There's another connection to Christ here, too. God instructs Abraham that this ritual of circumcision should be performed on male babies on the eighth day. There are likely practical and medical reasons for this period of waiting; practicing surgery on newborns was not necessarily the safest thing to do. But the fact that that period of waiting was eight days was immediately seized on by the early church. Eight, as we have seen in previous studies, is the number that indicates the New Creation (for more, read my earlier article on the meaning of God's Sabbath-Rest in Genesis 2). Just as seven is the number of completeness, of the fullness of a week, eight is the day of Jesus' resurrection, the beginning of a new week of creation which commences with the re-creation of the human heart through the salvific work of Christ. Indeed, the early church father Augustine said (in reference to circumcision in Genesis 17), "What else does the eighth day mean than Christ, who rose again when the week was completed?" So the fact that the sign of the covenant was to come on the eighth day is important: it definitely points the way straight to Jesus, and to the fact that his bloody and undignified act would be the one that would usher in the promise of New Creation and of the eternal covenant of the gospel of grace. 

There's one final connection to make. It's not implied in Genesis 17, but the New Testament makes a clear tie between circumcision and baptism (which is one of the reasons why paedobaptist denominations baptize infants, just as circumcision was practiced on infants). Colossians 2:11-12 says, "In [Christ] you were also circumcised with a circumcision not performed by human hands. Your whole self ruled by the flesh was put off when you were circumcised by Christ, having been buried with him in baptism..." This passage not only connects circumcision with baptism, but draws out another meaning of that bloody ritual. Just as circumcision entails the "putting off" of part of the old form of the body, so also our regeneration by grace includes the putting off of an old existence and the beginning of a new one, ushered in through the blood of Christ. Circumcision, then, is a ritual of regeneration, of the change that comes from putting off the "old man" and being transformed into something new. In this sense, it is the exact parallel of baptism, which also symbolizes the dying of the old man, his burial in the immersion of the waters, and then our rising again to new life in Christ.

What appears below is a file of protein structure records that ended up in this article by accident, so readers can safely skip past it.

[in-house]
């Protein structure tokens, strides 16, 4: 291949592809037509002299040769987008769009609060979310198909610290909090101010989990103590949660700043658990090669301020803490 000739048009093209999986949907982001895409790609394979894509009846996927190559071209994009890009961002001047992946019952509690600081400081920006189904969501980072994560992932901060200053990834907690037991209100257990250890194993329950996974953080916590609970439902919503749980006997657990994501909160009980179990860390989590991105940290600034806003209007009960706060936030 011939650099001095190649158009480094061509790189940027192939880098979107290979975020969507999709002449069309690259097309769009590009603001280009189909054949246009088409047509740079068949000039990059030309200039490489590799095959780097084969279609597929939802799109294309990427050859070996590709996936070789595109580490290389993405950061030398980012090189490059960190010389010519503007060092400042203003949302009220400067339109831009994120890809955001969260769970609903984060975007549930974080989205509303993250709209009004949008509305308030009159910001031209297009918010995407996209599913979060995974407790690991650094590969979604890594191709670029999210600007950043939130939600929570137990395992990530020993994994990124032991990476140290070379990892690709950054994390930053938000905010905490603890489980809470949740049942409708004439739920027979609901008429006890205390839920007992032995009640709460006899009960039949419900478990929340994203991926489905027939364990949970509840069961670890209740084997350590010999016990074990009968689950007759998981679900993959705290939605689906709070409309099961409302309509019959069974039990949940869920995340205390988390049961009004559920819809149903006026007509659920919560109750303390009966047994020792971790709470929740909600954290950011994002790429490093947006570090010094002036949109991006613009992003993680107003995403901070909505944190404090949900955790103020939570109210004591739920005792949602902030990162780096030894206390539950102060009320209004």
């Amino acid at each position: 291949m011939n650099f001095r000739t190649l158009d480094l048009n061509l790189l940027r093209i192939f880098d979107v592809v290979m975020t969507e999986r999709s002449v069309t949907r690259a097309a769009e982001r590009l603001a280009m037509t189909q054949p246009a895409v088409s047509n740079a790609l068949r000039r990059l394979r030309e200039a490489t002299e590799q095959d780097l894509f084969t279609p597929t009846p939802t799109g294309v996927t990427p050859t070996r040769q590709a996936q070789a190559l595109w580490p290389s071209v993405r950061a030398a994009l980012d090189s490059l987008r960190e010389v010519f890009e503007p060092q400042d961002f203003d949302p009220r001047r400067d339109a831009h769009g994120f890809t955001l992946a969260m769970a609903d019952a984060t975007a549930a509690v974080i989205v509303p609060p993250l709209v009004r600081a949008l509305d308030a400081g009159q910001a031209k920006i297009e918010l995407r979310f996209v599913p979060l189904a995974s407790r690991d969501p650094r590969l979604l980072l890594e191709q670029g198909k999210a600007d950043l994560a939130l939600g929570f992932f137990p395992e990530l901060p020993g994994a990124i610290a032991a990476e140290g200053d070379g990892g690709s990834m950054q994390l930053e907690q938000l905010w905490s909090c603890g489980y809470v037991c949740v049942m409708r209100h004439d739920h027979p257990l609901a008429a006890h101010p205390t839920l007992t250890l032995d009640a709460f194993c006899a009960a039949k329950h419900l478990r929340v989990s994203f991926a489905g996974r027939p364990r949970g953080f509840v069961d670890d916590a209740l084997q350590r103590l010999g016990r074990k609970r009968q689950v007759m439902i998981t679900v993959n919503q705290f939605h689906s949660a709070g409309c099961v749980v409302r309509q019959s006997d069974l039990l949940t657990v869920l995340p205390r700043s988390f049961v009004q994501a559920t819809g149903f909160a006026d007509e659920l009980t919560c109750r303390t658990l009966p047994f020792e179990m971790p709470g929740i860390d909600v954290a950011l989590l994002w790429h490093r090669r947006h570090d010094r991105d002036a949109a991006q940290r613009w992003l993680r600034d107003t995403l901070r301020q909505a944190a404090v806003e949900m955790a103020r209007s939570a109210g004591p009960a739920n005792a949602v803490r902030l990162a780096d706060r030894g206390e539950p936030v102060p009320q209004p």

To put it plainly, circumcision without Jesus and without the gospel of grace would just be a weird, awkward, Bronze Age custom without much depth to its symbolism. But considered in light of Jesus' bloody, undignified sacrifice, which transforms us from an old existence into a new reality and which ratifies forever the eternal covenant of grace for us, circumcision becomes a potent, dramatic window into the salvation-plan of God.